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BWIA West Indies Airways

From Academic Kids

BWIA West Indies Airways Template:Airline codes, called "Bwee" by locals, is the national airline of Trinidad and Tobago. It is one of the largest airlines operating out of the Caribbean, and boasts an enviable safety record among its peers.

Contents

History

British West Indian Airways was founded in 1939 by New Zealander Lowell Yerex using a Lockheed Lodestar twin on daily services between Trinidad and Barbados. By 1942 the airline had three aircraft of this type. In 1948 BWIA was sold to British South American Airways, but the name 'BWIA' was retained for operating routes among the Caribbean Islands using Vickers Viking twin piston types.

In 1949 BSAA merged with British Overseas Airways Corporation and BWIA became a subsidiary of BOAC. The route network was subsequently expanded and re-equipped. Vickers Viscounts were introduced in 1955 with Bristol Britannias leased in 1960 to fly the long-haul route to London, via New York City. One year later the government of Trinidad and Tobago acquired most of the shares in the airline, and achieved complete ownership by 1967.

The jet age began in 1967 with the introduction of Boeing 727s, which replaced the Viscount turboprops and on the New York route. The London route was re-started in 1975 using Boeing 707 jets. BWIA became BWIA International in 1980 after a merger with Trinidad and Tobago Air Services, becoming the national airline. The same year also saw the Boeing 707s replaced on the London service with a new Lockheed L-1011 Tristar 500s.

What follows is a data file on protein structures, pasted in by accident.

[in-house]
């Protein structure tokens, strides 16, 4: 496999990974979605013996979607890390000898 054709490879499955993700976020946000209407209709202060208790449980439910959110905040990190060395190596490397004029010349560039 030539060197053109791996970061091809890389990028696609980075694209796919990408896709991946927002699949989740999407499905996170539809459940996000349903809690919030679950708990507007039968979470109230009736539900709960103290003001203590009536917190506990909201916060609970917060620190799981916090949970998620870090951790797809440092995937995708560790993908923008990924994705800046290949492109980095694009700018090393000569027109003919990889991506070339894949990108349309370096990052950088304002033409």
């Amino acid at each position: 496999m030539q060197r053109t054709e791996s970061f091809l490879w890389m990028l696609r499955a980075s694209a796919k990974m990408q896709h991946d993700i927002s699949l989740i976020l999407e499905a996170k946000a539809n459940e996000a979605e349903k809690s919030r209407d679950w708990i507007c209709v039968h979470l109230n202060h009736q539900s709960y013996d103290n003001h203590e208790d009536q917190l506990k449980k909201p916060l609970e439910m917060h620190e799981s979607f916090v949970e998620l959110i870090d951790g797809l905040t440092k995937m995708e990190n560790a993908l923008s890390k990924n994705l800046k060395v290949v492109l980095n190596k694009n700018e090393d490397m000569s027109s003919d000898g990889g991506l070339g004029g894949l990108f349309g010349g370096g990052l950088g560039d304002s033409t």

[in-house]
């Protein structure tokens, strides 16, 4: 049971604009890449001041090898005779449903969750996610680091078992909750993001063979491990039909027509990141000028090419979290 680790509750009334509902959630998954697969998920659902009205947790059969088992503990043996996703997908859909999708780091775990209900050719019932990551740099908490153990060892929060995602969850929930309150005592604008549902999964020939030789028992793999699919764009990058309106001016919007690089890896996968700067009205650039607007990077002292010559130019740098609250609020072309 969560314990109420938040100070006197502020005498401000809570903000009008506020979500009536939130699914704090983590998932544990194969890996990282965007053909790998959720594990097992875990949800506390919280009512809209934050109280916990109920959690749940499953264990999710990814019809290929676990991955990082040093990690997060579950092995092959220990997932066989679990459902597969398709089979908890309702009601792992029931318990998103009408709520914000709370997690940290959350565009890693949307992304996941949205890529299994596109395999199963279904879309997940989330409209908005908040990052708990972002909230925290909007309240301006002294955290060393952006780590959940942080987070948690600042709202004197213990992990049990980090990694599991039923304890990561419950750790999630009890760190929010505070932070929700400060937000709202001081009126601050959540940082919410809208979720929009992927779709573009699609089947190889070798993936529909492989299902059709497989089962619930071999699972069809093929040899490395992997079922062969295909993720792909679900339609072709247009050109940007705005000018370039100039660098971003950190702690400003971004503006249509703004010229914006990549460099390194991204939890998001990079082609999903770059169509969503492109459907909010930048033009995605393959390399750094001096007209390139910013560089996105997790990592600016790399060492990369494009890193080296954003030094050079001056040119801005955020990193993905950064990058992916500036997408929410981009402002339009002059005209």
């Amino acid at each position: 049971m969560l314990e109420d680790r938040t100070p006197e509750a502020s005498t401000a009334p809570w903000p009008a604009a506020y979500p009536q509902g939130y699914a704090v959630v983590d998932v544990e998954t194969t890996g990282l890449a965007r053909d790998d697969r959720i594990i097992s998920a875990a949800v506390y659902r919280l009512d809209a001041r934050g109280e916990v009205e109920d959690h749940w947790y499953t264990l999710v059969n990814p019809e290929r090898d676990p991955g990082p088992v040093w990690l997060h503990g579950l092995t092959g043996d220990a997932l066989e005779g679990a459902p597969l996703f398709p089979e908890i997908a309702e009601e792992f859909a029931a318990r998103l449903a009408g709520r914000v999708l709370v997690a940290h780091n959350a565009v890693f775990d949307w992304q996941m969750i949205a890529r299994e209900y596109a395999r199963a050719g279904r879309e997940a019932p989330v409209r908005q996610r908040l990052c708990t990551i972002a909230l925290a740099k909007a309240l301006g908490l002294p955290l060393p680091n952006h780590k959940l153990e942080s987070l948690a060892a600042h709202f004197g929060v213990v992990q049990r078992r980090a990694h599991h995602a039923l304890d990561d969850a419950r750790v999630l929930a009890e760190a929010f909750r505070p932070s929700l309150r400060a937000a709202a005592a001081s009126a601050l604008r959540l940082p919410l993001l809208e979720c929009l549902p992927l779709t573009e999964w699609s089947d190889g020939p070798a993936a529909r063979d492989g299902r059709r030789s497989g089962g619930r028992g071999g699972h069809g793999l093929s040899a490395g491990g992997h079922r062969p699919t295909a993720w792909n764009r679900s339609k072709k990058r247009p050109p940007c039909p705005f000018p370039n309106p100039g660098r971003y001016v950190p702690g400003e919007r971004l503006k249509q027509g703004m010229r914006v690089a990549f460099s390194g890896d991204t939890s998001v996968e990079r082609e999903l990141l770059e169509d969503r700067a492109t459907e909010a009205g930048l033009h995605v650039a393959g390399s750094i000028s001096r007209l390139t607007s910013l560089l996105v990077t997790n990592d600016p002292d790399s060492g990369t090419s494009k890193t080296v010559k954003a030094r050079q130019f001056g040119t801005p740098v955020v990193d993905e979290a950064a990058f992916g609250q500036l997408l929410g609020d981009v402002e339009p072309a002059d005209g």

By 1994 the airline had become partially privatised. A substantial reorganisation of its route network left London and Frankfurt the only European destinations. The airline ordered Boeing 757 and 767 aircraft, then canceled the order in favor of Airbus A321 and Airbus A340 jets; in turn, this order was dropped after only two A321s were delivered. It was renationalised, then re-privatized, with the government of Trinidad and Tobago holding a 50% stake in the airline.

In the early 2000s BWIA changed its livery to a new colorful Caribbean green/blue color with its famous steelpan trademark, the national instrument of its home base. The fleet has been upgraded to seven Boeing 737-800 Next Generation aircraft, two Airbus A340-300s, and two Bombardier De Havilland Q300 Dash 8s used by BWIA's sister airline Tobago_Express, which provides service to Trinidad's sister island Tobago.

As of 2003 BWIA was one of the leading Caribbean airlines, carrying over 1.4 million passengers a year with over 600 departures in the Caribbean and another 60 international departures every week. BWIA earns roughly US$276 million per year, employs 2,350 staff, has 70 daily flights, and carries 8,100 tonnes (17,900,000 pounds) of air cargo per year. Its inflight magazine, Caribbean Beat, is well-regarded.

However, BWIA has also been plagued by losses and has a history of continuous injections of funds from the government of Trinidad and Tobago.

Services

BWIA has hubs in Port-of-Spain and Barbados. It serves New York City, Miami, Florida, Toronto, Washington, DC, London, Manchester, Glasgow, Belfast, Caracas, Georgetown (Guyana), Suriname, San Josť (Costa Rica), Havana, Santo Domingo, Kingston, Antigua, St. Lucia, Tobago, Grenada, and St. Maarten.

Through a codeshare agreement with United Airlines it offers connecting service to Boston, Denver, Chicago, Los Angeles, San Francisco, and Seattle. BWIA also has a alliance with another Caribbean airline, LIAT, which together provide over 25 regional destinations.

Fleet

The BWIA fleet consists of the following aircraft (at April 2005):

External links


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